Utility locating deliverables are not universal between utility locating companies. It's important to know what products and services are offered by a utility locating company you are considering hiring.


Clients often receive field markings in the form of paint, pin flags, stakes, or any other method they request. GPRS trains our Project Managers to ensure that all the field markings they apply are clear and easy to understand. Additionally, each GPRS Project Manager uploads their findings into SiteMap® where our clients can securely view and collaborate around their facility information.


PDF files are images that visually communicate what utilities are located where. Think of a PDF file as a physical paper map that you can view on a computer or mobile device. KMZ files, on the other hand, are tagged with geolocated points that indicate specific utilities, pipes, lines, and other features. GPRS offers a complimentary PDF and KMZ map with every utility locating project.


CAD files can be 2D or 3D renderings of a space. CAD drawings allow contractors, engineers, and owners to develop or update as-built drawings. Clients use these files for preplanning, to avoid utilities, or to document the history of their site on various CAD and GIS systems.

The Future of Utility Locating

While any look towards the future of an industry is primarily speculation, we must look ahead to what’s on the horizon.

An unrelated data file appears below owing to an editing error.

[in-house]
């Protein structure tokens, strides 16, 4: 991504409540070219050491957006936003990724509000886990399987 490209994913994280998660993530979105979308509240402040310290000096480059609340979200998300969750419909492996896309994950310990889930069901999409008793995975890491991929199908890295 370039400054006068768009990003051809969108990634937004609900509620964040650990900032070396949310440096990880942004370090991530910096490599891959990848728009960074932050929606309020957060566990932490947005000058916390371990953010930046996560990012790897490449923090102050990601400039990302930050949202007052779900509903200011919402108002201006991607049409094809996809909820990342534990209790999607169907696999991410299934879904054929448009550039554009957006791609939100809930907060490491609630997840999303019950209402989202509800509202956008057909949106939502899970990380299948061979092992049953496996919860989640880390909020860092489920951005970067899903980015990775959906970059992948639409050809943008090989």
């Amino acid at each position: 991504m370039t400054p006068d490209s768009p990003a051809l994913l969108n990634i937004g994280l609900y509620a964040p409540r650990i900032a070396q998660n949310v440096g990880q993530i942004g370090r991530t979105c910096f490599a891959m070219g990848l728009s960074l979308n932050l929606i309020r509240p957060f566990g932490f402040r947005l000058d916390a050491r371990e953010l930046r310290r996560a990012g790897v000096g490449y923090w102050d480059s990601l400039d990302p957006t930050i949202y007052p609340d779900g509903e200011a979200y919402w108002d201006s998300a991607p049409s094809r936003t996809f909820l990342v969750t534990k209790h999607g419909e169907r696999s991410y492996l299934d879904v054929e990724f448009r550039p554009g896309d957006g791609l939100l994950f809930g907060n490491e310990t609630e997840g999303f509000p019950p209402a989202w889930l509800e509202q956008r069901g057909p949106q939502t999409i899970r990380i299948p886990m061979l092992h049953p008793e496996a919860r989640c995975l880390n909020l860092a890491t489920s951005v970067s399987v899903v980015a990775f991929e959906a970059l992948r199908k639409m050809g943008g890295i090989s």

We’ve seen an incredible technological jump in the last 20 years, and now we’re seeing a convergence of those technologies. Due to battery capacity and compactness innovation, drones have become a more viable solution for unmanned and affordable aircraft. GPRS can detect subsurface voids, leaks, and utilities from hundreds of feet in the air using thermographic and magnetic imagery. Additionally, image capturing drones can provide excellent building façade imagery and documentation that would previously have proved impossible to produce.

Legislation is also a significant factor to consider when speculating what the future of utility locating and marking look like. Because of the massive amounts of damages and the severe safety risk posed when striking utilities, it’s possible that hiring a private utility locator will be a legal mandate. SUE services may also become mandatory for specific excavation or construction processes to mitigate the damage.

While water and sewer lines are under the ground, it’s common for electrical and communication lines to be strung from towers and poles above. These lines may be undergrounded in the future to prevent damages and safety hazards. 

A worker conducts a utilty locate in a field.
Utility locating technologies continue to advance. With the cloud becoming a more significant part of our everyday lives, we can predict that databases will one day be the primary storage of utility lines and location data.

Additionally, with the cloud becoming a more significant part of our everyday lives, we can predict that databases will one day be the primary storage of utility lines and location data. Currently, data is siloed and challenging to access between areas and companies. Eventually, a centralized service could store and collect utility location data. This data will most likely be acquired and managed by private utility locators through a shared database or individual methods.

These databases would be valuable storehouses of information that could benefit facility owners and managers in perpetuity.

While no one can perfectly predict what the future will hold for utilities and underground utility locating, it is a certainty that methods will evolve as we continue to advance technologically.